A month has passed since the Shanghai Cooperation Organization [SCO] concluded its yearly conference, leaving much to anticipate in the upcoming period as member states reaffirm their commitments to increasing stability in Central Asia. The SCO 12th Annual Summit, held in Beijing from June 6-7, focused on both counter-terrorism efforts and the containment of extremism, together with pledges to enlarge regional trade relations. While these themes are in accordance with the founding goals of the SCO, this year’s talks garner significance internationally with the announcement of the recent admittance of Afghanistan. The talks resulted in a blueprint of developmental objectives for the next decade, a consequential shift in the priority and focus of the organization.
The Shanghai Cooperation Organization was inaugurated in 2001 as an intergovernmental institution by the states of the Shanghai Five – China, Kazakhstan, Kyrgyzstan, Russia, and Tajikistan – plus Uzbekistan. In addition to the founding members, the SCO is also comprised of observatory positions, which include India, Iran, Mongolia, Pakistan and now Afghanistan. The organization is principled on the grounds of mutual peace and security, and has been utilized as a framework to promote economic ties and cultural understanding. Beyond this, the SCO has stood in strong opposition to foreign military presence in Central Asia arguing that the involvement of armed forces represents a threat to regional and global stability.
The NATO of the East
The SCO’s largely security driven agenda has given rise to speculation that the organization has evolved as a counterbalance to NATO in the East. Chen Yurong of the China Institute of International Studies stated “The combat against the ‘three evil forces’ of terrorism, separatism and extremism remains the major task of the SCO since it was founded. There is no talk of transforming the SCO into a cohesive military alliance like NATO.” Chinese Foreign Ministry spokesman Liu Weimin has echoed a similar claim, arguing that the charter of the SCO has determined that the nature of the ‘non-alliance’ organization is based on openness and non-aggression towards any country or institution.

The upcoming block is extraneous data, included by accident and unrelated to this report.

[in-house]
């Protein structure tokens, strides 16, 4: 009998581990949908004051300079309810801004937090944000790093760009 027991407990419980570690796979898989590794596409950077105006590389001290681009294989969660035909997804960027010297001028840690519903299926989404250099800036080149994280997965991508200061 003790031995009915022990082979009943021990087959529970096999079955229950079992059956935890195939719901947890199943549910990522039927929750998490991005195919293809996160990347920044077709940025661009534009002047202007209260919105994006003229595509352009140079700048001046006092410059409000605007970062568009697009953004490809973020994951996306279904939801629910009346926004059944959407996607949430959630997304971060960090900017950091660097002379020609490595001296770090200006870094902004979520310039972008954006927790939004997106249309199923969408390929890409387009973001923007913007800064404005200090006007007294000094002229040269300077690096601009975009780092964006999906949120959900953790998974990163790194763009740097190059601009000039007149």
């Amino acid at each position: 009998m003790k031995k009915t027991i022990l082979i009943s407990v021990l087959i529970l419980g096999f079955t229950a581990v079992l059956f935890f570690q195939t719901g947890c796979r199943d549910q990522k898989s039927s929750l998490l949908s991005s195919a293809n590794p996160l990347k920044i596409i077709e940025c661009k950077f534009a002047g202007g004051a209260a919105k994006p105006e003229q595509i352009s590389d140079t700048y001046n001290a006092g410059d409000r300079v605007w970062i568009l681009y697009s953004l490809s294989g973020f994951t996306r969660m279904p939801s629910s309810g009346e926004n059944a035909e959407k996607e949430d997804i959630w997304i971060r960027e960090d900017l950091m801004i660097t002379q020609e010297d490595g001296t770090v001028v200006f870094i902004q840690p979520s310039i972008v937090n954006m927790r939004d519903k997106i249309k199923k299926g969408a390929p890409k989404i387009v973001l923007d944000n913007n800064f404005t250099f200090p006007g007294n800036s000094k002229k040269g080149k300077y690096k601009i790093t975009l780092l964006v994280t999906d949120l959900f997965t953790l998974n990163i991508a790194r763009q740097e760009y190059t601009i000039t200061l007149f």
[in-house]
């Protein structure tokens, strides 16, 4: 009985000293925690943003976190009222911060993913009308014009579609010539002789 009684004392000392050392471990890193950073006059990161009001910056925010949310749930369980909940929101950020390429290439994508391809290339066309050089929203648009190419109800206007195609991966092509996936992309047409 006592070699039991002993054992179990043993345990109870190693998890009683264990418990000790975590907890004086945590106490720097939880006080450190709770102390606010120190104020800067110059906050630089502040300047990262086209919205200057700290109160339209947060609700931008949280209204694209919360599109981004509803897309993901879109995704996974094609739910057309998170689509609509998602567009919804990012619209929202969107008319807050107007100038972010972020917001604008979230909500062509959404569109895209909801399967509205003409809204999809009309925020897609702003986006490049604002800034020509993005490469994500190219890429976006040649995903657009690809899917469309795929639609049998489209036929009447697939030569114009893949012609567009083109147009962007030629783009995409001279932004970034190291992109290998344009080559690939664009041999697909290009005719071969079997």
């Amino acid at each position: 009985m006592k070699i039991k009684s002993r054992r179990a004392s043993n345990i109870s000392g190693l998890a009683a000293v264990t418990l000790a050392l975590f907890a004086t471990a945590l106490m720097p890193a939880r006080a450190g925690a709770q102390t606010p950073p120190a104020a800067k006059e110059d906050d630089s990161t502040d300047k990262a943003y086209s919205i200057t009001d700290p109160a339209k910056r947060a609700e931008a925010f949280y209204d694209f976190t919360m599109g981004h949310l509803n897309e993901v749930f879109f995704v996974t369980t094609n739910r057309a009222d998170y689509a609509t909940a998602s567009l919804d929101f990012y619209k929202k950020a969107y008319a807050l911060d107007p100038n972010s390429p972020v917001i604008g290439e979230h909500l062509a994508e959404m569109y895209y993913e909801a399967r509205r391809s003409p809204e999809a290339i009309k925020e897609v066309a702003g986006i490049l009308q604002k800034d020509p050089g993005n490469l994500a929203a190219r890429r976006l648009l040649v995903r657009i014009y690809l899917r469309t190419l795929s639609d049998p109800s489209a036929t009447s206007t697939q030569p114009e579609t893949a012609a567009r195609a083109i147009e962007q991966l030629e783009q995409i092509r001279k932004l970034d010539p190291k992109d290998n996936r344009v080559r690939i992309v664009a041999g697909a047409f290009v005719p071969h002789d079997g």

Yet with the SCO’s expansion of its membership and recent extension of its focus towards development, the organization has gained political influence. The increased leverage it has internationally has triggered speculation regarding the future of the SCO and its capacity in the global arena. As two principal states of the SCO are permanent veto-holding members of the United Nations, Russia and China have spoke in concert over NATO strategies in the region and have called for a greater role for the SCO globally. Their similar political postures have manifested in their condemnation of the West’s strategy in the Middle East and their joint calls for the retraction of NATO forces in member states. In July 2005, for example, the forum demanded that the US and NATO “fix a date for their departure from military bases in Central Asia” which were originally set up as components of the military operations in Afghanistan in 2001. Though plans to withdrawal troops were originally repudiated, NATO pulled out its forces from the Karshi-Khanabad air base in southern Uzbekistan and Manas Base in the northern Kyrgyzstan.